My Turn as the Crafts Editor at a Smut Publisher

In a recent email exchange with a prospective author and an editorial colleague, I mentioned how I’d spent some time away from my current employer before returning as the prodigal editor for the series I’m working on now. When the author asked where I’d been and why, I just said that it was kind of a long story but that I’d be happy to tell it if he was interested. When my fellow editor added, “It is a very cool story, and if I recall correctly, there’s at least one kinky book involved,” it struck me that it was indeed a pretty good yarn, one which more than just this particular author might get a kick out of.

Whether out of embarrassment, hesitation to speak ill (or say things that might be interpreted that way, just because of the content) of a previous employer, or just because of a need to put the experience behind me, I’ve been publicly silent on the topic of my brief hiatus, but enough time has gone by that I think I can safely tell the tale to a wider audience. Still, because I generally intend this blog to be appropriate for all audiences, I think I’ll use the “Continue Reading” link for the first time ever on this particular post.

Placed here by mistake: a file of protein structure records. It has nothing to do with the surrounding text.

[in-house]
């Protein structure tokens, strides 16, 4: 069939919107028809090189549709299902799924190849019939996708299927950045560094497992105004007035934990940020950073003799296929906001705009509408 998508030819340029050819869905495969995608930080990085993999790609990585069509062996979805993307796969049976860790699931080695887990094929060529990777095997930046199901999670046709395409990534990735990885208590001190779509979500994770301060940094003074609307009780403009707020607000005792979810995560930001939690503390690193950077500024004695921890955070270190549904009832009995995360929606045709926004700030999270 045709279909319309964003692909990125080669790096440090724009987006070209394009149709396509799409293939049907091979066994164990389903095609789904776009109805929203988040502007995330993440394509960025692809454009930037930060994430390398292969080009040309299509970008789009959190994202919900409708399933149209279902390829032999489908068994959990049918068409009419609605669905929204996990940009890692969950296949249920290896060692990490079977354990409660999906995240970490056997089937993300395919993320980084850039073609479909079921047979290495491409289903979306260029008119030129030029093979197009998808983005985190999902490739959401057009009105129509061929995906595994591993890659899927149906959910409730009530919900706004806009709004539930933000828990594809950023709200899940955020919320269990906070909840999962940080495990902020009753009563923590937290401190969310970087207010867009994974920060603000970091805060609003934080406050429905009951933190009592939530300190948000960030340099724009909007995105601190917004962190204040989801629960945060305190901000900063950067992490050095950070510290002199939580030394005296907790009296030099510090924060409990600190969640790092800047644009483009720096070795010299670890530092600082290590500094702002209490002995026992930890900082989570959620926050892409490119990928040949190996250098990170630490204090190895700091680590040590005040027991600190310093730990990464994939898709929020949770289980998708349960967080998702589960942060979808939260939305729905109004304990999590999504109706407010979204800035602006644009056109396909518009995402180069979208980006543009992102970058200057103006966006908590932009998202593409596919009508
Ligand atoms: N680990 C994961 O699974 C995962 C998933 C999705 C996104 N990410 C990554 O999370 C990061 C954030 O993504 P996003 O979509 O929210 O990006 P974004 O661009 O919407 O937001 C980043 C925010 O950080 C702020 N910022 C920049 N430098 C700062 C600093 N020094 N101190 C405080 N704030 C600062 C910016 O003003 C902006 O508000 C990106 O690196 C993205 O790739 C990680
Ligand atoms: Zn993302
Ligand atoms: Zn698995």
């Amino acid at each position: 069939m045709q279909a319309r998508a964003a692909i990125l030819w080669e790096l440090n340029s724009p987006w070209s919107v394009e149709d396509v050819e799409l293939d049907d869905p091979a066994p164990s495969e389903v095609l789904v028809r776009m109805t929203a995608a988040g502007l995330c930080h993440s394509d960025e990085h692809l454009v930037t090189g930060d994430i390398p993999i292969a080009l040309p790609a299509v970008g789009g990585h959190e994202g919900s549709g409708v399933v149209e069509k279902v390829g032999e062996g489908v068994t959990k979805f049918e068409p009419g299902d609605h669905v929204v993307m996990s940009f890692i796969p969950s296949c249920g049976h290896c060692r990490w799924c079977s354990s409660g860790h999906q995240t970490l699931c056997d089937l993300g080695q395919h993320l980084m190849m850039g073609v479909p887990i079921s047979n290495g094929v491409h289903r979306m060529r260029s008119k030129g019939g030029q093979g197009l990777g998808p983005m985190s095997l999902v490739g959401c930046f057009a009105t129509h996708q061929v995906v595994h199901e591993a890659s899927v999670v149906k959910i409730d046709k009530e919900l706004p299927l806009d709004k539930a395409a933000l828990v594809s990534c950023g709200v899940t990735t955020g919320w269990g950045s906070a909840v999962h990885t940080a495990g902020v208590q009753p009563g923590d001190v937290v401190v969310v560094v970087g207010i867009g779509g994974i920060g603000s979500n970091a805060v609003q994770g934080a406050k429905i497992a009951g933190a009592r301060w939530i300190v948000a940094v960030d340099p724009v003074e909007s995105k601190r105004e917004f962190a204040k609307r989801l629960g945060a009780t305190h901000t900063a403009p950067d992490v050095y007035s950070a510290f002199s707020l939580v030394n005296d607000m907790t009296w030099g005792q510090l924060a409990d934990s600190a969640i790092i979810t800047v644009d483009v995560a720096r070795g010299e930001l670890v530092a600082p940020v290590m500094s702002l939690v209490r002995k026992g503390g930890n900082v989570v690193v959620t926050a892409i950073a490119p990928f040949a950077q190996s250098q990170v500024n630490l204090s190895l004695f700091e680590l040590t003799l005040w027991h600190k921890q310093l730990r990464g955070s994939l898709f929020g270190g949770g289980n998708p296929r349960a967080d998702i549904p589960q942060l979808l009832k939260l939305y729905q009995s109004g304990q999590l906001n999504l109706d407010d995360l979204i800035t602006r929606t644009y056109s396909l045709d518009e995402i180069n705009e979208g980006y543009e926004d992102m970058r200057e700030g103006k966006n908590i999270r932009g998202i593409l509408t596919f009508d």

Though I was happy in my current job in April 2007, I couldn’t help but be intrigued by an ad I noticed for a Crafts Editor position:

Talented, creative, experienced crafts editor needed to lead a crafts program of approximately 15-20 titles per year. Proven success in idea generation, hands-on editing from concept through finished book, and established knowledge of the crafts market required. We’re looking for an editor with great taste, exceptional creativity, and the skills necessary to make innovative and sophisticated books that will appeal to the newest generation of crafters. Minimum 2-3 years of craft book editing experience and a working knowledge of both hard and soft crafts required. Personal passion for crafting preferred.

For reasons I outlined at the time, this looked like a logical next step in my career, a way to combine my private passions (crafting) with my profession (editing). So, I applied and was soon called in for an interview. The first few questions I was asked included one that would set the tone for much of the ones that would follow: “Are you easily offended?”

It turns out that this question really needed to be asked early, as a few previous applicants had ended their candidacy for the position at the point in the interview when they learned about the publisher’s core business line: “highly illustrated, sensual lifestyle books,” a mission that Boston Magazine would later praise (?) as “smut for sophisticates” in an article you can preview here without having to follow the link:

smut_for_sophisticates

Yes, though the photographer and cofounding publisher is tremendously talented at what he does with a camera, as demonstrated in his SFW work on the books I would eventually edit (for example, see his pictures in my knitting and origami titles):